Vasily Trediakovsky Criticism - Essay

Simon Karlinsky (essay date 1965)

(Literary Criticism (1400-1800))

SOURCE: Karlinsky, Simon. “Tallemant and the Beginning of the Novel in Russia.” Comparative Literature 15, No. 3 (Summer 1965): 226-33.

[In the essay below, Karlinsky analyzes Ezda v ostrov liubvi, discussing its flaws and infelicities of style as well as its importance to the development of the Russian novel.]

It is seldom possible to date the introduction of a genre in a given literature with such precision as the introduction of the novel in Russia. The first novel (and, indeed, the first secular work of fiction) that was ever published in Russian appeared in 1730. It was titled Ezda v ostrov ljubvi (The Voyage to the Isle of Love), and the...

(The entire section is 3495 words.)

John Bucsela (essay date 1965)

(Literary Criticism (1400-1800))

SOURCE: Bucsela, John. “The Birth of Russian Syllabo-Tonic Versification.” The Slavic and East European Journal 9, No. 3 (Fall 1965): 281-94.

[In following essay, Bucsela describes Trediakovsky's syllabo-tonic system, comparing it to other poetic theories of the time. Although Bucsela emphasizes Trediakovsky's importance in the history of the Russian syllabo-tonic system, he also criticizes Trediakovsky's own verse output.]

In 1735 V. K. Trediakovskij wrote Novyj i kratkij sposob k složeniju rossijskix stixov (A New and Brief Method for Composing Russian Verses). With this treatise Russian versification formally embarked upon the syllabo-tonic...

(The entire section is 5767 words.)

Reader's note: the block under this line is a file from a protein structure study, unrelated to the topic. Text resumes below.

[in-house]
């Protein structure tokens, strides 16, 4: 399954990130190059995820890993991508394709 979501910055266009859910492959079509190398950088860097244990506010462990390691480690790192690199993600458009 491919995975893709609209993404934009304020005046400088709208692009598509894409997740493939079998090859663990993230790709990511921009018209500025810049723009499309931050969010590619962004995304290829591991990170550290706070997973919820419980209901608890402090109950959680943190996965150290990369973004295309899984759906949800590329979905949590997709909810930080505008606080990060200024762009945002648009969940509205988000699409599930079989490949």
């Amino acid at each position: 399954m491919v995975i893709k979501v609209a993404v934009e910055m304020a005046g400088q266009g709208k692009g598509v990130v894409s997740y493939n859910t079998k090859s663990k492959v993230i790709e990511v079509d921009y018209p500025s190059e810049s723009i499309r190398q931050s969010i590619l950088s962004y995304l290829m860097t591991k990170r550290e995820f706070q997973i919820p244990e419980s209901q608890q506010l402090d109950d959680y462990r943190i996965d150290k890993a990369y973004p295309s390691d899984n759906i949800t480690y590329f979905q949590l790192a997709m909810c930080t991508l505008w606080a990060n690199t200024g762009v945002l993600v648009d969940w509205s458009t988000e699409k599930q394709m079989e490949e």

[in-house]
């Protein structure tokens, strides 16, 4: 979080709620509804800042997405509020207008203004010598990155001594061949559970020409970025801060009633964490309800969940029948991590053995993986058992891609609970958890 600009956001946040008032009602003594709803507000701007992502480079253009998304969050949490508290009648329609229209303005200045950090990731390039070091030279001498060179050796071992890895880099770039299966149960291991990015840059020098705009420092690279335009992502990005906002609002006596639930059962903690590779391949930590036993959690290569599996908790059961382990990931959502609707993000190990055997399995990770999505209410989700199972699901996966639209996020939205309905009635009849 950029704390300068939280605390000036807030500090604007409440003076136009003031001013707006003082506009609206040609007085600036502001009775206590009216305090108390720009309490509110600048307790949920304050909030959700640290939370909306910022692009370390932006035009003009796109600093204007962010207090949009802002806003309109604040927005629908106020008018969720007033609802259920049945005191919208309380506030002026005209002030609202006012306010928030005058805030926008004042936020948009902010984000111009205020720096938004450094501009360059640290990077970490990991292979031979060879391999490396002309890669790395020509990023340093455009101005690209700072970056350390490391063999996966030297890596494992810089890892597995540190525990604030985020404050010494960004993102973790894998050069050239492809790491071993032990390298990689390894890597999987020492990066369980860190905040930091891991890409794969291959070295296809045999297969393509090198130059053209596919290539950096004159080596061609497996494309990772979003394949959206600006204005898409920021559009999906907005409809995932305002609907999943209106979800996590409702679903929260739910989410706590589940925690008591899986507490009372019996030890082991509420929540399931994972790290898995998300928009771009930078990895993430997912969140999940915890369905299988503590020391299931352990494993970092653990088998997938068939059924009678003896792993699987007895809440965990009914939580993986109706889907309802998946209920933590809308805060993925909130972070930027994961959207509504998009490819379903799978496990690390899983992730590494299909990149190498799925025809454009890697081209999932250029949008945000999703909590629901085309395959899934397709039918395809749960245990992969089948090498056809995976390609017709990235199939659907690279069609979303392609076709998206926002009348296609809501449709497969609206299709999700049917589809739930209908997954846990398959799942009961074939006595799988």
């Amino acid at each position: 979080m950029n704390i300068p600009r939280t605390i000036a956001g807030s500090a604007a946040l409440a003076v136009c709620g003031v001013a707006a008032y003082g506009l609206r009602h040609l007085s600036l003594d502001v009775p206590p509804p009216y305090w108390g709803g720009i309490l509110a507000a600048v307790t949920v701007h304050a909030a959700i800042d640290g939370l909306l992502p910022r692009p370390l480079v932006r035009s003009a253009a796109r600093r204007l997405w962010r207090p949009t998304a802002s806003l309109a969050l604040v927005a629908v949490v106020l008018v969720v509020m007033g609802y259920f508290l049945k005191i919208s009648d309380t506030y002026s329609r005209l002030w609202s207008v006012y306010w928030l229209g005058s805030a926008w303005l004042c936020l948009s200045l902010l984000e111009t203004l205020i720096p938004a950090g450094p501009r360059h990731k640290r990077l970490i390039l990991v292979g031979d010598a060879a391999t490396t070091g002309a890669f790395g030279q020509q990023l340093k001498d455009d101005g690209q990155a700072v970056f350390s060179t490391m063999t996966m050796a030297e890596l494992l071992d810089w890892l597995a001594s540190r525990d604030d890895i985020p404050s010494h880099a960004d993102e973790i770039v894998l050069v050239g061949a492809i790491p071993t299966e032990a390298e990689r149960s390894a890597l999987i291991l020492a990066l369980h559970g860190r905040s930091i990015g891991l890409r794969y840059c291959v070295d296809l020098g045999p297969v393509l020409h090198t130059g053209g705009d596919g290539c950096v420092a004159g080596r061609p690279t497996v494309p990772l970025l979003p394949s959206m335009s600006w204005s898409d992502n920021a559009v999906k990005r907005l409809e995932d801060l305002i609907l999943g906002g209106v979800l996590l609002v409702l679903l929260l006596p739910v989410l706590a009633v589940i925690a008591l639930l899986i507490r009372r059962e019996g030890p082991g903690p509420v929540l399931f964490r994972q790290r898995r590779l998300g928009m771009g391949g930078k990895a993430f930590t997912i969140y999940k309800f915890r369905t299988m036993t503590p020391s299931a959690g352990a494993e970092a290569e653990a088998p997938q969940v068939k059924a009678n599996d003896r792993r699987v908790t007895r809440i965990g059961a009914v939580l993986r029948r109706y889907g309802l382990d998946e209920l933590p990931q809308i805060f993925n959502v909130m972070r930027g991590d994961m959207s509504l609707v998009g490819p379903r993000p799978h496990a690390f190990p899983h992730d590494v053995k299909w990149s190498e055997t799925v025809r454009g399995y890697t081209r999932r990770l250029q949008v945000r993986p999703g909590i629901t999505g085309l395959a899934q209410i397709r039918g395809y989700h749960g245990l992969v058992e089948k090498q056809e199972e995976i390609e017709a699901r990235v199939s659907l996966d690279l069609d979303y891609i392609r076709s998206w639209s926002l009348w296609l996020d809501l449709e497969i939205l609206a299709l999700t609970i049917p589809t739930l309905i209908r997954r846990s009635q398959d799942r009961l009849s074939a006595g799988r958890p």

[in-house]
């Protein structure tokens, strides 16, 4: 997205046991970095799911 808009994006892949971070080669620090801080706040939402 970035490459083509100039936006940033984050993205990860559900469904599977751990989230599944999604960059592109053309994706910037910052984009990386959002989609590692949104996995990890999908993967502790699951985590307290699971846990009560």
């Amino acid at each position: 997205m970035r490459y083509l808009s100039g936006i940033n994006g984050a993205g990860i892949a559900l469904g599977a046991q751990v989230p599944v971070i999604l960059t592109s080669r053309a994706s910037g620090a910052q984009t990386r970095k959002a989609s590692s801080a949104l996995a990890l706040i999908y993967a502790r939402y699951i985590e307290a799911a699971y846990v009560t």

Rimvydas Silbajoris (essay date 1968)

(Literary Criticism (1400-1800))

SOURCE: Silbajoris, Rimvydas. Introduction to Russian Versification: The Theories of Trediakovskij, Lomonosov, and Kantemir, pp. 1-35. New York: Columbia University Press, 1968.

[In excerpt below, Silbajoris explains the syllabo-tonic system and its history, focusing on Trediakovsky's role in the system's development and his related theories.]

In the second quarter of the eighteenth century, a system of versification was introduced in Russia which was based on regular alternations of stressed and unstressed syllables. That system is traditionally referred to by Russian scholars as the “syllabo-tonic” system.1 Its name is rather inadequate, however,...

(The entire section is 8346 words.)

Michael Henry Heim (essay date 1974)

(Literary Criticism (1400-1800))

SOURCE: Heim, Michael Henry. “Two Approaches to Translation: Sumarokov vs. Trediakovskij.” In Mnemozina: Studia litteraria russica in honorem Vsevolod Setchkarev, edited by Joachim T. Baer and Norman W. Ingham, pp. 187-92. Munich: Wilhelm Fink Verlag, 1974.

[In following essay, Heim compares translations of the same works by Trediakovsky and Alexander Sumarakov, discussing how these translations played a role in the rivalry between the two theorists.]

Though translation was one of Trediakovskij's major literary activities and no more than a sideline for Sumarokov, both men translated several texts in common. The results are noteworthy from two standpoints: first,...

(The entire section is 3143 words.)

C. L. Drage (essay date 1976)

(Literary Criticism (1400-1800))

SOURCE: Drage, C. L. “The Introduction of Russian Syllabo-Tonic Prosody.” The Slavonic and East European Review 54, No. 4 (October 1976): 481-503.

[In following essay, Drage discusses the early history of Russian syllabo-tonic verse, including Trediakovsky's theories, and assesses Trediakovsky's indebtedness to his predecessors.]